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27 October 2014
When judgment was handed down in Adcock Ingram Intellectual Property (Pty) Ltd & Adcock Ingram Healthcare (Pty) Ltd (the Opponents) v Actor Holdings (Pty) Ltd (the Trade Mark Applicant) 2013 on 23 May 2014, the Court a quo held that the Trade Mark Opponents were not entitled to apply for condonation of the late opposition to the registration of a trade mark filed by the Trade Mark Applicant. The key question raised by the Court was whether Section 45(3) of the Trade Marks Act 194 of 1993 read with Regulation 52(1) and (3) of such Act gives the Registrar a discretion to extend the opposition period before or after the expiration of the related time limits. The Court held that once the time limit by which Opponents can oppose the registration of a trade mark has expired it cannot be extended. The Opponents did not succeed with their initial application to the High Court for leave to appeal the court a quo’s decision and have now filed a petition to the Supreme Court of Appeal seeking leave to appeal such judgment on an urgent basis.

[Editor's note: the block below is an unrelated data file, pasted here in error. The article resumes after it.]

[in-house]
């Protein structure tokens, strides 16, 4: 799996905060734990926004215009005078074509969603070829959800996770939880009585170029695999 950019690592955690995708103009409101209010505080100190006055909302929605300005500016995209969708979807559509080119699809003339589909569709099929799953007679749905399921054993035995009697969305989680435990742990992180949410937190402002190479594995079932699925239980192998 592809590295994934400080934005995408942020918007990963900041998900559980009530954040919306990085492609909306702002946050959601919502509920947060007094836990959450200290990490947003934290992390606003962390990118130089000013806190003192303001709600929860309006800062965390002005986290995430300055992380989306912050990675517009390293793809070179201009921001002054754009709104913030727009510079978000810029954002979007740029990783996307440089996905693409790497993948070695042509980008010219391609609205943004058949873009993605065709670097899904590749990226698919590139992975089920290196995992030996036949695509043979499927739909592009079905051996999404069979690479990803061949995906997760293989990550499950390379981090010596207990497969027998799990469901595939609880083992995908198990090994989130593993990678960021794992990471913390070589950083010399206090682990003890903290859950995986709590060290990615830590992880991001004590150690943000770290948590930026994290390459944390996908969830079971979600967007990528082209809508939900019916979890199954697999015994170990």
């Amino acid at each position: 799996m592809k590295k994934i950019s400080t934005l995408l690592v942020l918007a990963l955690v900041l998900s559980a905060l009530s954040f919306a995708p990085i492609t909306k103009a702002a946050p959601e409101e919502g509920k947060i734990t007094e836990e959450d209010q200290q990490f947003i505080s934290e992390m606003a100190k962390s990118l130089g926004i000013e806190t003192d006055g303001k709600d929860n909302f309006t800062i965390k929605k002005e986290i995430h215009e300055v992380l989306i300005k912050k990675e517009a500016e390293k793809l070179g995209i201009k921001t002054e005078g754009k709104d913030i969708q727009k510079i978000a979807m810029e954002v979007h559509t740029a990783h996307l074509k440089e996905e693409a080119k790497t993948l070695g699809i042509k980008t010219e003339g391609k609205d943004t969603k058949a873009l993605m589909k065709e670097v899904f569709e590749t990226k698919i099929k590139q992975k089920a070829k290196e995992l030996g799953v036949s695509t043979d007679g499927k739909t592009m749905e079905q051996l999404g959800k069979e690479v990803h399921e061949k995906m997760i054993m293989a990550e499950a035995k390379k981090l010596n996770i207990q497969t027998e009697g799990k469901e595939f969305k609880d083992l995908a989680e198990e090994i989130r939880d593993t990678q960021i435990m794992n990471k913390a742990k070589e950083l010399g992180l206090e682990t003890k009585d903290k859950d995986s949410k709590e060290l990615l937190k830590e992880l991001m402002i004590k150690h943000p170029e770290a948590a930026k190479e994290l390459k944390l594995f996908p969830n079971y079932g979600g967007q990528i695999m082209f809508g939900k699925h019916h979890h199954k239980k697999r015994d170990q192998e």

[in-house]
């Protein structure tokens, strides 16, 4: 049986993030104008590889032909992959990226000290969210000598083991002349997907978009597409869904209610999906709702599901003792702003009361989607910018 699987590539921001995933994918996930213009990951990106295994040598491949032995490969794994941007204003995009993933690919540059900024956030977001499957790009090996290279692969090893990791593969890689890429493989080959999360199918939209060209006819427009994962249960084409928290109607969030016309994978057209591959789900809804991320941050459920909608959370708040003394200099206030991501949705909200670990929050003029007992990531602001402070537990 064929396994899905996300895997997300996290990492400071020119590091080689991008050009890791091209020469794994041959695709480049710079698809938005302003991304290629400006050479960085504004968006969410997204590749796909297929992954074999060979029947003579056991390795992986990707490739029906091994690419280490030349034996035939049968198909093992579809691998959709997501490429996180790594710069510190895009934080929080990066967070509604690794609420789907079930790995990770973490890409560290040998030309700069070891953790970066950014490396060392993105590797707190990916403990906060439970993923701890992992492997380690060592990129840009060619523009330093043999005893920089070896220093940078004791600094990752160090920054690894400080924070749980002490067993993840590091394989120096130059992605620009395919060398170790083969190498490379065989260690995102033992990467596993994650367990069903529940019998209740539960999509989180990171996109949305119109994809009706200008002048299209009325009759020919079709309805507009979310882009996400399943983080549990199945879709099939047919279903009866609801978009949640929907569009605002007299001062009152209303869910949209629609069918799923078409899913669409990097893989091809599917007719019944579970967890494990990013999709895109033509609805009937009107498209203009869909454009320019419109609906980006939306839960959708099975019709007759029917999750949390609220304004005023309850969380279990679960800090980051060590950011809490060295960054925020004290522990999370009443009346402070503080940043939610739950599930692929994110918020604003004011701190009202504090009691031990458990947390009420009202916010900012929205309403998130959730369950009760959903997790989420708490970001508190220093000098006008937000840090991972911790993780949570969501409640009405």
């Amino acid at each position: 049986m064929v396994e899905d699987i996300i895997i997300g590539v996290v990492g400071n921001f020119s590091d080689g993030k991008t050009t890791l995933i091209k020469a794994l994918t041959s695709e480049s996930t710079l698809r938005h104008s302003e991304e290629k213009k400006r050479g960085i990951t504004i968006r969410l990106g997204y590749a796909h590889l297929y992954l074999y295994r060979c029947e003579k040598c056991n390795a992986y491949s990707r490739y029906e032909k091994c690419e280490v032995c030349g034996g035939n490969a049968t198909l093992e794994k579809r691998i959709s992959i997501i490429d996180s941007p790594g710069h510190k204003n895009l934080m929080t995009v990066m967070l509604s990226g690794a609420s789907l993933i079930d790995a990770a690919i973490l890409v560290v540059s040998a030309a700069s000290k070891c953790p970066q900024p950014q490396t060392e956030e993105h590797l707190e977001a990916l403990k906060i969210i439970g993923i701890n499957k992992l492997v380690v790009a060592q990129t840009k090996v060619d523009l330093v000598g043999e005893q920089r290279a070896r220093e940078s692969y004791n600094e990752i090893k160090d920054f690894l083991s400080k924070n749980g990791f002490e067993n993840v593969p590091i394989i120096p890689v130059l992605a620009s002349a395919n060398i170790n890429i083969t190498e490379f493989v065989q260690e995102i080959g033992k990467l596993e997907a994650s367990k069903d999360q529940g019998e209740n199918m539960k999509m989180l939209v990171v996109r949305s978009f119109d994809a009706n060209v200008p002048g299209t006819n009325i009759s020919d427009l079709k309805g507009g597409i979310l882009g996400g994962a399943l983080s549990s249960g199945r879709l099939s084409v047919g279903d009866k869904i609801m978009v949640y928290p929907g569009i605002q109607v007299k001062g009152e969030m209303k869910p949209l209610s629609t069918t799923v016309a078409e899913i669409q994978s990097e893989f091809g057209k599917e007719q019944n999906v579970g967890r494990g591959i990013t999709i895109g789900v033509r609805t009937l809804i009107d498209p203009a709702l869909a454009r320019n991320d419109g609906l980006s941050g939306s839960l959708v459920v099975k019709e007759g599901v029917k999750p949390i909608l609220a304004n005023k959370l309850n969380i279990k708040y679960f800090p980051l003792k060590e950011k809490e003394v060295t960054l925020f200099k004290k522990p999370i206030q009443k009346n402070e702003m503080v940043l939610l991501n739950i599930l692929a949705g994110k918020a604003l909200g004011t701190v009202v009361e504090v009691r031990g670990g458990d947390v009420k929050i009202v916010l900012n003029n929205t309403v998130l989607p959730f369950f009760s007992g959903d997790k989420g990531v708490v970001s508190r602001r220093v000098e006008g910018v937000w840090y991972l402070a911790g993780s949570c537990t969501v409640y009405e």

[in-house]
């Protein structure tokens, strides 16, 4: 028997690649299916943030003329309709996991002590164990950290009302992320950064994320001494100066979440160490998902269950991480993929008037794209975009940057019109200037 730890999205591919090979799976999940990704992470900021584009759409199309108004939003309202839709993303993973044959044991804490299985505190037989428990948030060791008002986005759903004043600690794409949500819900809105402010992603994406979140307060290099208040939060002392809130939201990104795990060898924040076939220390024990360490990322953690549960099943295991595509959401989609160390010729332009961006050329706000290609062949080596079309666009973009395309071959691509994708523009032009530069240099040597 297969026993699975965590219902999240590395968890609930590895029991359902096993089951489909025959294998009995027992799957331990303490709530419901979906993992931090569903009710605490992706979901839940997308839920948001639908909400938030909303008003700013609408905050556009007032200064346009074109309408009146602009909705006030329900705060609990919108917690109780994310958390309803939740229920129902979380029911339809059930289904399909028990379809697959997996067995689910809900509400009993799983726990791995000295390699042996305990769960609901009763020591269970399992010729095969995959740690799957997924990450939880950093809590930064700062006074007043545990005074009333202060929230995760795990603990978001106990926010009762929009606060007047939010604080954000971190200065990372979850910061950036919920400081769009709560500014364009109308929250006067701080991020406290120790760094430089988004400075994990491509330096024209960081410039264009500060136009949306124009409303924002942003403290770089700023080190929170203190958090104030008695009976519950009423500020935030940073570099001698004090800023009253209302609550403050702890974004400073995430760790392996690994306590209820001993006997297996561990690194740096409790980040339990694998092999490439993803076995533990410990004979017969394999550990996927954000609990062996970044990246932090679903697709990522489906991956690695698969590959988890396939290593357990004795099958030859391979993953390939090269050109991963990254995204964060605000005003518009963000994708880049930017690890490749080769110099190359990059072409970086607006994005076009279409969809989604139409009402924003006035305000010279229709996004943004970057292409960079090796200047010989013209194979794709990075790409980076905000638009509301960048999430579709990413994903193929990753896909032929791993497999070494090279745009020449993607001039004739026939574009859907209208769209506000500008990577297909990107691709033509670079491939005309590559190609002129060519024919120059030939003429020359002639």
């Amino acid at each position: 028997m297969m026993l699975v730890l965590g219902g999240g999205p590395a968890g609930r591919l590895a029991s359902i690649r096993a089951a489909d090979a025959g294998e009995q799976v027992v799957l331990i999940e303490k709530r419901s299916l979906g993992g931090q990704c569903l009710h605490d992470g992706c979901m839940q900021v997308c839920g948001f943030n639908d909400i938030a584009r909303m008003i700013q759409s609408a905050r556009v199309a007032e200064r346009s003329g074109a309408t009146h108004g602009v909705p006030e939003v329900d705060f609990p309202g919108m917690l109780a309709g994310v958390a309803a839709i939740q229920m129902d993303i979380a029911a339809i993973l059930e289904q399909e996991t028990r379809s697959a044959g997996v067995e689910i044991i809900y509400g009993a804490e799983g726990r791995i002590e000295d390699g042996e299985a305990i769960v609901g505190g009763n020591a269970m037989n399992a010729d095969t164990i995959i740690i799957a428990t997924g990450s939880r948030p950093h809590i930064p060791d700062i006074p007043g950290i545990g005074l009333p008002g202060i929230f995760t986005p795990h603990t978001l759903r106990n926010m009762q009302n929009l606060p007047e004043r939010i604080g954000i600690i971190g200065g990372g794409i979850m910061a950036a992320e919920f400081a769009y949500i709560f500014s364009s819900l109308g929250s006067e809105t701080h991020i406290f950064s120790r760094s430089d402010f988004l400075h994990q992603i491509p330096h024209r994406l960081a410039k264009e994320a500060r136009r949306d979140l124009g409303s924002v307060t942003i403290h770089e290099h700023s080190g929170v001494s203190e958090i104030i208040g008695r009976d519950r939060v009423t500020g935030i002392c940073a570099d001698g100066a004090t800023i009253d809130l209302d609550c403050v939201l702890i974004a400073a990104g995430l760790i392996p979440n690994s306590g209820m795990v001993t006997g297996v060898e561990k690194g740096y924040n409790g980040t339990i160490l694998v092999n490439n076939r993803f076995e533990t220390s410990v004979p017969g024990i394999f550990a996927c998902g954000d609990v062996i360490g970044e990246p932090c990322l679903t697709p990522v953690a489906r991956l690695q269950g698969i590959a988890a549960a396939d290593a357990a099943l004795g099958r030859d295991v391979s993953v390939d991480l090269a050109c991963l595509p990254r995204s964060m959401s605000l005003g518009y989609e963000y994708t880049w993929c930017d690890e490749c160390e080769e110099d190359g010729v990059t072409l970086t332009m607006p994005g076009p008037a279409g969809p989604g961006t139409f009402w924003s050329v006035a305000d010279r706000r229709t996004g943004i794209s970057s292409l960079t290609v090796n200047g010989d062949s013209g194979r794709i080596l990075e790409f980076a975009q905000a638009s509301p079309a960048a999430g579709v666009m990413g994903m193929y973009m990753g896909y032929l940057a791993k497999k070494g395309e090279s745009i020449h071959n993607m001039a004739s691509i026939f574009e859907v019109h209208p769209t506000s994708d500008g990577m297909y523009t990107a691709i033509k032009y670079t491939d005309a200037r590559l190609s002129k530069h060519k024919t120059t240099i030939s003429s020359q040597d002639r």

If the court a quo’s judgment is allowed to stand it will have far reaching consequences for parties involved in trade mark opposition matters where the Registrar of Trade Marks previously exercised her discretion and granted extension(s) of the opposition term after the expiration of the imposed statutory time limits. Will judgments handed down in those matters be rendered invalid on the basis that the extended opposition terms were erroneously granted?